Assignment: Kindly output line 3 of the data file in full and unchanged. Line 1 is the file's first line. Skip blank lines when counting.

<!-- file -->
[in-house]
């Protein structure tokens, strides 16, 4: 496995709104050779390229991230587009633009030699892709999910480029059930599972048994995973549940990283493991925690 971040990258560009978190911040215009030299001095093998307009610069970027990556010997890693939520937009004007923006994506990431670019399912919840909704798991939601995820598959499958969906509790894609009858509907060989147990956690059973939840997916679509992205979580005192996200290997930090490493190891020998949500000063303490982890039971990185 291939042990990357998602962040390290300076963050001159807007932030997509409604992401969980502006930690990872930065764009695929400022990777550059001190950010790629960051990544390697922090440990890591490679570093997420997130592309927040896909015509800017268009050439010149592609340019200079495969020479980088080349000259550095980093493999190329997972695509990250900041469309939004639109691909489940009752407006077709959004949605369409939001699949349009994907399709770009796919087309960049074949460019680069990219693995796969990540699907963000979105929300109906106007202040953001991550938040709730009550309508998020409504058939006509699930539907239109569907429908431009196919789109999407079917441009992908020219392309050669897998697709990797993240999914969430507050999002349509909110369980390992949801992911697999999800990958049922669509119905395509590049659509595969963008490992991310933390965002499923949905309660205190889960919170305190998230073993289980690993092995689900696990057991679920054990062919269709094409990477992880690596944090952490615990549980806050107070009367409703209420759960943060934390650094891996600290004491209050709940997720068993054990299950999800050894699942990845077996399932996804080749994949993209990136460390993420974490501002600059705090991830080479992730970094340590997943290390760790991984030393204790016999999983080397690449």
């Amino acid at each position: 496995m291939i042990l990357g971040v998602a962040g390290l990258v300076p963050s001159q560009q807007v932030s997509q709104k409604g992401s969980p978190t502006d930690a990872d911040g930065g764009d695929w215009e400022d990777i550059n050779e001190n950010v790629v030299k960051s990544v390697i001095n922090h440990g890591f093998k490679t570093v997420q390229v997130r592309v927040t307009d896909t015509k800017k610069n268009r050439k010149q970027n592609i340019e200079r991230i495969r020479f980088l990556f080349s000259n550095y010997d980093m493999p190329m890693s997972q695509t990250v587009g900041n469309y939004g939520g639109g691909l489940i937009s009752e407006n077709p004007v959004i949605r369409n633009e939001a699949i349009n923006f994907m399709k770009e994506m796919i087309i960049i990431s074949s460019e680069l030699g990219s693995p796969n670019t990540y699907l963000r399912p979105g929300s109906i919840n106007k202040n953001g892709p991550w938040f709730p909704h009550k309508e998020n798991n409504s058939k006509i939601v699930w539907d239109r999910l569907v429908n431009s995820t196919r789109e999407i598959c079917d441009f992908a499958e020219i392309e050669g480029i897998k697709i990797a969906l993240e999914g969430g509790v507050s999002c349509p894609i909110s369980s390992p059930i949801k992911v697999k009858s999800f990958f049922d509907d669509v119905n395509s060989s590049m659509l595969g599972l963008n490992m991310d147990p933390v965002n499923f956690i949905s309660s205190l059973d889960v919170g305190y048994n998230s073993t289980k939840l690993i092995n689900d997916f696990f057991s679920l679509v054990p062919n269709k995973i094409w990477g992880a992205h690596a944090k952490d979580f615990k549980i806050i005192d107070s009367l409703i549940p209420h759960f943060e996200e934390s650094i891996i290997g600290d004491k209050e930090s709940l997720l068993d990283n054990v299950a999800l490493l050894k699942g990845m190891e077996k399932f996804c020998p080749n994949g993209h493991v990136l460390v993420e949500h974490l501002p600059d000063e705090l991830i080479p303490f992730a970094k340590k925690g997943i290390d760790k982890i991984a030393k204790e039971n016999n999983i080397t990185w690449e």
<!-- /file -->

């Amino acid at each position: 496995m291939i042990l990357g971040v998602a962040g390290l990258v300076p963050s001159q560009q807007v932030s997509q709104k409604g992401s969980p978190t502006d930690a990872d911040g930065g764009d695929w215009e400022d990777i550059n050779e001190n950010v790629v030299k960051s990544v390697i001095n922090h440990g890591f093998k490679t570093v997420q390229v997130r592309v927040t307009d896909t015509k800017k610069n268009r050439k010149q970027n592609i340019e200079r991230i495969r020479f980088l990556f080349s000259n550095y010997d980093m493999p190329m890693s997972q695509t990250v587009g900041n469309y939004g939520g639109g691909l489940i937009s009752e407006n077709p004007v959004i949605r369409n633009e939001a699949i349009n923006f994907m399709k770009e994506m796919i087309i960049i990431s074949s460019e680069l030699g990219s693995p796969n670019t990540y699907l963000r399912p979105g929300s109906i919840n106007k202040n953001g892709p991550w938040f709730p909704h009550k309508e998020n798991n409504s058939k006509i939601v699930w539907d239109r999910l569907v429908n431009s995820t196919r789109e999407i598959c079917d441009f992908a499958e020219i392309e050669g480029i897998k697709i990797a969906l993240e999914g969430g509790v507050s999002c349509p894609i909110s369980s390992p059930i949801k992911v697999k009858s999800f990958f049922d509907d669509v119905n395509s060989s590049m659509l595969g599972l963008n490992m991310d147990p933390v965002n499923f956690i949905s309660s205190l059973d889960v919170g305190y048994n998230s073993t289980k939840l690993i092995n689900d997916f696990f057991s679920l679509v054990p062919n269709k995973i094409w990477g992880a992205h690596a944090k952490d979580f615990k549980i806050i005192d107070s009367l409703i549940p209420h759960f943060e996200e934390s650094i891996i290997g600290d004491k209050e930090s709940l997720l068993d990283n054990v299950a999800l490493l050894k699942g990845m190891e077996k399932f996804c020998p080749n994949g993209h493991v990136l460390v993420e949500h974490l501002p600059d000063e705090l991830i080479p303490f992730a970094k340590k925690g997943i290390d760790k982890i991984a030393k204790e039971n016999n999983i080397t990185w690449e």